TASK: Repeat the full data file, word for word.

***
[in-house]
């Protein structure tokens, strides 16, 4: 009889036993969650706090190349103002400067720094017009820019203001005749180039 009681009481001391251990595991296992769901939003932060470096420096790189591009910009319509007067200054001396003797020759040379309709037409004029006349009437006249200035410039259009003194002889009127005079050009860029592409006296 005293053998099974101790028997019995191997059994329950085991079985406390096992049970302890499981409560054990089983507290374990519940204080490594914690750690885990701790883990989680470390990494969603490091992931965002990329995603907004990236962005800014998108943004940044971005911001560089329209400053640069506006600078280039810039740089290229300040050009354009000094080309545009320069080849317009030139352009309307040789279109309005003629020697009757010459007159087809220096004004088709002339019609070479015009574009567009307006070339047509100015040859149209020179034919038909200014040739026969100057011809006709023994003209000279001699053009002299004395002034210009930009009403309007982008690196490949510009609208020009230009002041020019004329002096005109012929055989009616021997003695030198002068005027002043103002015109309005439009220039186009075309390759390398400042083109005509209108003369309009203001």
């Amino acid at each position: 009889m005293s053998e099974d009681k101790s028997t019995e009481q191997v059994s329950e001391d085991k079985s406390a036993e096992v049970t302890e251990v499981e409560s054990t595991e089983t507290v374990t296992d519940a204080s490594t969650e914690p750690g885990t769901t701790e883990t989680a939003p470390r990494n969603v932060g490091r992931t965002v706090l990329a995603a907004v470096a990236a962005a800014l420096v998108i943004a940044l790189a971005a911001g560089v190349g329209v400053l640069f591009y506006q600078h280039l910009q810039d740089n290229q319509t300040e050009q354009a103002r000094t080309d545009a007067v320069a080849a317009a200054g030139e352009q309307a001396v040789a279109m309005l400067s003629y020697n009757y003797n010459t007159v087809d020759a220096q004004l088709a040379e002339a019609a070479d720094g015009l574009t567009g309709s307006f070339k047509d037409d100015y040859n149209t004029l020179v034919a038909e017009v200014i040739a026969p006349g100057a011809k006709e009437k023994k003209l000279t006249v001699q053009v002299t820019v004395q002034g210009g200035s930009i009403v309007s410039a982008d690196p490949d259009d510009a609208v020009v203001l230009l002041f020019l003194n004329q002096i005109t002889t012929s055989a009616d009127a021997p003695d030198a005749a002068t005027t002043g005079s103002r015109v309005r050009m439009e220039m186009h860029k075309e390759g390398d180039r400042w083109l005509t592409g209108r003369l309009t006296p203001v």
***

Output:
[in-house]
């Protein structure tokens, strides 16, 4: 009889036993969650706090190349103002400067720094017009820019203001005749180039 009681009481001391251990595991296992769901939003932060470096420096790189591009910009319509007067200054001396003797020759040379309709037409004029006349009437006249200035410039259009003194002889009127005079050009860029592409006296 005293053998099974101790028997019995191997059994329950085991079985406390096992049970302890499981409560054990089983507290374990519940204080490594914690750690885990701790883990989680470390990494969603490091992931965002990329995603907004990236962005800014998108943004940044971005911001560089329209400053640069506006600078280039810039740089290229300040050009354009000094080309545009320069080849317009030139352009309307040789279109309005003629020697009757010459007159087809220096004004088709002339019609070479015009574009567009307006070339047509100015040859149209020179034919038909200014040739026969100057011809006709023994003209000279001699053009002299004395002034210009930009009403309007982008690196490949510009609208020009230009002041020019004329002096005109012929055989009616021997003695030198002068005027002043103002015109309005439009220039186009075309390759390398400042083109005509209108003369309009203001």
């Amino acid at each position: 009889m005293s053998e099974d009681k101790s028997t019995e009481q191997v059994s329950e001391d085991k079985s406390a036993e096992v049970t302890e251990v499981e409560s054990t595991e089983t507290v374990t296992d519940a204080s490594t969650e914690p750690g885990t769901t701790e883990t989680a939003p470390r990494n969603v932060g490091r992931t965002v706090l990329a995603a907004v470096a990236a962005a800014l420096v998108i943004a940044l790189a971005a911001g560089v190349g329209v400053l640069f591009y506006q600078h280039l910009q810039d740089n290229q319509t300040e050009q354009a103002r000094t080309d545009a007067v320069a080849a317009a200054g030139e352009q309307a001396v040789a279109m309005l400067s003629y020697n009757y003797n010459t007159v087809d020759a220096q004004l088709a040379e002339a019609a070479d720094g015009l574009t567009g309709s307006f070339k047509d037409d100015y040859n149209t004029l020179v034919a038909e017009v200014i040739a026969p006349g100057a011809k006709e009437k023994k003209l000279t006249v001699q053009v002299t820019v004395q002034g210009g200035s930009i009403v309007s410039a982008d690196p490949d259009d510009a609208v020009v203001l230009l002041f020019l003194n004329q002096i005109t002889t012929s055989a009616d009127a021997p003695d030198a005749a002068t005027t002043g005079s103002r015109v309005r050009m439009e220039m186009h860029k075309e390759g390398d180039r400042w083109l005509t592409g209108r003369l309009t006296p203001v």